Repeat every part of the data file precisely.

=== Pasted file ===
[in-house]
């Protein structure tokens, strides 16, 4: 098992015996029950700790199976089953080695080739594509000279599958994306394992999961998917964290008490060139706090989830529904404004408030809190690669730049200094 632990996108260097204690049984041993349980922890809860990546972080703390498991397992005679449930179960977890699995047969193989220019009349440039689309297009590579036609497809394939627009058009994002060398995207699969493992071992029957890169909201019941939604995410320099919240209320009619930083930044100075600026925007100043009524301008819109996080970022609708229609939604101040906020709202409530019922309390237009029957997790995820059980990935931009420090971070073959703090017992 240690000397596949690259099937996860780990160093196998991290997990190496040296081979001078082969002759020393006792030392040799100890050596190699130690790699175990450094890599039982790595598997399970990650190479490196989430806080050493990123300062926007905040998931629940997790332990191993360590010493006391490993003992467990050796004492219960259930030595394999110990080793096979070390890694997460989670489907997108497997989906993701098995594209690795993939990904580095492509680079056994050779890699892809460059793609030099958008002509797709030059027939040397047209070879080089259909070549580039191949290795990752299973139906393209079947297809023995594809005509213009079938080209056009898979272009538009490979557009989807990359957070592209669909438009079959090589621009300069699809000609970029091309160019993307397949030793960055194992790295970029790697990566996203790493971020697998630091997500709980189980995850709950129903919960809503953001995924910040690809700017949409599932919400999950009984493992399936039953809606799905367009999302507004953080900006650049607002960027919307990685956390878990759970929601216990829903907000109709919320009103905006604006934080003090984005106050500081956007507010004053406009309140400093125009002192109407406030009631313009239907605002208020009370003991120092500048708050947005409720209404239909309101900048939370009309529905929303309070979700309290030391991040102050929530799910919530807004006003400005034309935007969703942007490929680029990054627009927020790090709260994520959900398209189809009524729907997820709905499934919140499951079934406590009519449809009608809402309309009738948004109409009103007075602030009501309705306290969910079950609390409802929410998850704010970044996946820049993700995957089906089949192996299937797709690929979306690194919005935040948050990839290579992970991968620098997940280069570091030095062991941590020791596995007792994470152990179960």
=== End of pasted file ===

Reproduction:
[in-house]
């Protein structure tokens, strides 16, 4: 098992015996029950700790199976089953080695080739594509000279599958994306394992999961998917964290008490060139706090989830529904404004408030809190690669730049200094 632990996108260097204690049984041993349980922890809860990546972080703390498991397992005679449930179960977890699995047969193989220019009349440039689309297009590579036609497809394939627009058009994002060398995207699969493992071992029957890169909201019941939604995410320099919240209320009619930083930044100075600026925007100043009524301008819109996080970022609708229609939604101040906020709202409530019922309390237009029957997790995820059980990935931009420090971070073959703090017992 240690000397596949690259099937996860780990160093196998991290997990190496040296081979001078082969002759020393006792030392040799100890050596190699130690790699175990450094890599039982790595598997399970990650190479490196989430806080050493990123300062926007905040998931629940997790332990191993360590010493006391490993003992467990050796004492219960259930030595394999110990080793096979070390890694997460989670489907997108497997989906993701098995594209690795993939990904580095492509680079056994050779890699892809460059793609030099958008002509797709030059027939040397047209070879080089259909070549580039191949290795990752299973139906393209079947297809023995594809005509213009079938080209056009898979272009538009490979557009989807990359957070592209669909438009079959090589621009300069699809000609970029091309160019993307397949030793960055194992790295970029790697990566996203790493971020697998630091997500709980189980995850709950129903919960809503953001995924910040690809700017949409599932919400999950009984493992399936039953809606799905367009999302507004953080900006650049607002960027919307990685956390878990759970929601216990829903907000109709919320009103905006604006934080003090984005106050500081956007507010004053406009309140400093125009002192109407406030009631313009239907605002208020009370003991120092500048708050947005409720209404239909309101900048939370009309529905929303309070979700309290030391991040102050929530799910919530807004006003400005034309935007969703942007490929680029990054627009927020790090709260994520959900398209189809009524729907997820709905499934919140499951079934406590009519449809009608809402309309009738948004109409009103007075602030009501309705306290969910079950609390409802929410998850704010970044996946820049993700995957089906089949192996299937797709690929979306690194919005935040948050990839290579992970991968620098997940280069570091030095062991941590020791596995007792994470152990179960």